Truth, justice and the cause of mass killings still buried by Indonesia’s post-1965 story, writes Hamish McDonald.
It was a night depicted in the film The Year of Living Dangerously; a time when a reckless president ruled a country in economic freefall.
Truckloads of soldiers rumble through Jakarta’s dimly lit streets. They haul six army generals out of their homes, killing the three who put up a fight, executing the others back at a camp in a rubber plantation.
What happened afterwards is well known. The Indonesian Army blamed the incident on the Indonesian Communist Party, the PKI, and set off a purge that killed up to a million of its supporters.
A surviving army general, Suharto, seized power in what political scientist Harold Crouch called a “creeping coup”. Pushed aside, independence leader Sukarno died five years later in miserable house arrest.
Fifty years on, the identity and motives of those behind the “September 30 Movement” (G30S as it’s known in Indonesia) remain almost as unclear as they were in 1965. Conspiracy theories abound. Instead of a PKI “coup attempt”, was it a simple army mutiny? A CIA or MI6 false-flag operation? A set-up by operatives of winning general, Suharto?
Recent research, astonishingly in Beijing, is starting to shine some light into this dark corner of history. In 2008 the Chinese Foreign Ministry opened its diplomatic archives covering the years 1961 to 1965.
Before they suddenly closed in mid-2013, Taomo Zhou discovered a document that narrows down this historical detective story. On 5 August, 1965, the PKI general secretary, Dipa Nusantara Aidit, was in Beijing and led a small party delegation into a meeting with Chairman Mao Zedong and other top Chinese figures.
The day before, Sukarno had collapsed and was seen by a team of Chinese doctors sent from Beijing. They got him back on his feet and pronounced him in no imminent danger. But Sukarno’s mortality was at the front of everyone’s minds.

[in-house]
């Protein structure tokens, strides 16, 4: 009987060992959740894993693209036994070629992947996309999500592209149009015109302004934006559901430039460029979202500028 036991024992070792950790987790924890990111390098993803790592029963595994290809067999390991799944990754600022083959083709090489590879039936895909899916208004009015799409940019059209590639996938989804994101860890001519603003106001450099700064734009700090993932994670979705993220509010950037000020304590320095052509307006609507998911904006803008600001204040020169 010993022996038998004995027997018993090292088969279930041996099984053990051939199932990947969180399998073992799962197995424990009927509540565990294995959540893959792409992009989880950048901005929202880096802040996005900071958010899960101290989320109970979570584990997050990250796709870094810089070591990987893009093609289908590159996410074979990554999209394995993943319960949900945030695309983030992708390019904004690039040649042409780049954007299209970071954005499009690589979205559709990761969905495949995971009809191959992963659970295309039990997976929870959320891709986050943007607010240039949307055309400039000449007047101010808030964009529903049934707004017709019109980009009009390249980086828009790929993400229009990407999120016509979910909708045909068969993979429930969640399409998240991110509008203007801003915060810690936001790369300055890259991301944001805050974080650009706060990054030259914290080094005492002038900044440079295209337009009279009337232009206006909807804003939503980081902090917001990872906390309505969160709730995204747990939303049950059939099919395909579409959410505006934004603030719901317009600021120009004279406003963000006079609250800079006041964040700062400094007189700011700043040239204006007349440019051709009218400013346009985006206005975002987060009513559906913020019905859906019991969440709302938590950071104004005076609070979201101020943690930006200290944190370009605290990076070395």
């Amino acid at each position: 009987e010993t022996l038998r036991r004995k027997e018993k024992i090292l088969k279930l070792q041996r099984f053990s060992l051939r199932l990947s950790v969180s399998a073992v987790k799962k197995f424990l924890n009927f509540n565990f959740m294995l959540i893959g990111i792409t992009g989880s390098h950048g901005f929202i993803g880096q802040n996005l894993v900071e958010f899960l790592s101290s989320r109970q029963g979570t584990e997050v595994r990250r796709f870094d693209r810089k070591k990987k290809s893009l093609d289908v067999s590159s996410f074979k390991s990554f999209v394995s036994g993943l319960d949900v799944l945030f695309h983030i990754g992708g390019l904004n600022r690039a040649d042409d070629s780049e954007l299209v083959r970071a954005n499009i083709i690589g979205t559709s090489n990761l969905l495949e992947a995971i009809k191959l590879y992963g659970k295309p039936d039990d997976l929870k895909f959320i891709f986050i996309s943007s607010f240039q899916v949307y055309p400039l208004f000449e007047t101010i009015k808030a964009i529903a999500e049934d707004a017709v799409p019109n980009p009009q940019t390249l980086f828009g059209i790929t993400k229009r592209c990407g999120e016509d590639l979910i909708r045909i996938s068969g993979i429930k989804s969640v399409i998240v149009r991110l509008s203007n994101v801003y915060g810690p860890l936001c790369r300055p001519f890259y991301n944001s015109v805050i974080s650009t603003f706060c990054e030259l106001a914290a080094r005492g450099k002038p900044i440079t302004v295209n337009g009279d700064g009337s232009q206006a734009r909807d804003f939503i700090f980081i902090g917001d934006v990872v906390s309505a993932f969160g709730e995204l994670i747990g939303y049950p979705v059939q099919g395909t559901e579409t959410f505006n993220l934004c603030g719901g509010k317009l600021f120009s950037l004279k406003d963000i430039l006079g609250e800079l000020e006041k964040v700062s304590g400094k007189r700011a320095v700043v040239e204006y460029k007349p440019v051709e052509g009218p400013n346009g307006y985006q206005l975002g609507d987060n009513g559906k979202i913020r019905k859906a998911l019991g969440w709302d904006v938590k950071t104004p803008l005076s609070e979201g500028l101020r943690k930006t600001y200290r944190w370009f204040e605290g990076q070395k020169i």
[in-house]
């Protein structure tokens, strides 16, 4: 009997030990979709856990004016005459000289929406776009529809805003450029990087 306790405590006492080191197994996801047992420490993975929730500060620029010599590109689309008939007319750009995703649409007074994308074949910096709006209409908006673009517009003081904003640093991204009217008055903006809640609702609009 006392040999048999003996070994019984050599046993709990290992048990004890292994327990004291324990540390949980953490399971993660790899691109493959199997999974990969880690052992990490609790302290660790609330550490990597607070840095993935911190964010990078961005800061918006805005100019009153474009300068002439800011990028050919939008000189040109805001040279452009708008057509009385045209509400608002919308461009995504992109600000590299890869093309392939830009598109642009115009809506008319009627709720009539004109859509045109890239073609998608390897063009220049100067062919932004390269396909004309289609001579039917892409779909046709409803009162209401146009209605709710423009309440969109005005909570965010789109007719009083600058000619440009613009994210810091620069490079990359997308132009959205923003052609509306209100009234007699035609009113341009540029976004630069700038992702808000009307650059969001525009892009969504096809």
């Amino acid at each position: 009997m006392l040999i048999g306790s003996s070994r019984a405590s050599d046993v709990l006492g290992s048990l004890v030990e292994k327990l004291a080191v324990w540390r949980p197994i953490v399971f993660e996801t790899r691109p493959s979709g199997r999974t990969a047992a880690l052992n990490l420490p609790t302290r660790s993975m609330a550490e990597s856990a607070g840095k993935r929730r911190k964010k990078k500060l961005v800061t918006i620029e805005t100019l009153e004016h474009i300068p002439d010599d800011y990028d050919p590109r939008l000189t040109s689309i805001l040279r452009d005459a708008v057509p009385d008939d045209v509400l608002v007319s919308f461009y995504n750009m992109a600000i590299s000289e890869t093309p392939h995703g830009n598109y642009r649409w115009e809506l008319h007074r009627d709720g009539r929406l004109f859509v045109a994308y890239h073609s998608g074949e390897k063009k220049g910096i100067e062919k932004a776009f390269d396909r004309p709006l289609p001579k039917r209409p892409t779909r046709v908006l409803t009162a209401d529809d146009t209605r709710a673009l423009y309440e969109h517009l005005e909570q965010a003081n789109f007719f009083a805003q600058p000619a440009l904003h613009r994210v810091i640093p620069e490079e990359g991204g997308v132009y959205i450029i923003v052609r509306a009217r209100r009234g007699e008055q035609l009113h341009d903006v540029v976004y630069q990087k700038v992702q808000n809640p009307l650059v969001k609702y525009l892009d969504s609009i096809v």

After hearing a report on Sukarno’s health, Mao got straight to the point. “I think the Indonesian right wing is determined to seize power. Are you determined too?” he asked Aidit.
“If Sukarno dies, it would be a question of who gains the upper hand,” Aidit replied, before discussing two scenarios: a direct attack on the PKI, or an army effort to continue Sukarno’s political balance of nationalist, communist and religious parties, which would be “difficult” for the PKI.
“In the first scenario, we plan to establish a military committee,” Aidit went on. “The majority of that committee would be left wing, but it should also include some middle elements. In this way, we would confuse our enemies… If we show our red flag right away, they will oppose us right away.”
This scenario matches the revolutionary committee declared that night by Lt-Col Untung, the naively patriotic commander of the presidential palace guard, to forestall what he said was a planned coup by a “Council of Generals” on 5 October. The annual National Armed Forces Day was already bringing large numbers of troops and armour into the capital for a big parade.
As John Roosa explored in his 2006 book Pretext for Mass Murder, Untung was in close collaboration with a PKI operative named Kamaruzaman or “Sjam” who had been working in army circles for years as a spy reporting to Aidit.
The Mao-Aidit transcript firms up Roosa’s scenario that Aidit and Sjam launched the G30S attack as a deniable pre-emptive operation to throw the army leadership off balance.
The rest of the PKI central committee was in the dark, let alone the millions of rank-and-file members. The Chinese weapons promised for a “fifth force” (outside the military and police) of workers and peasants had not arrived.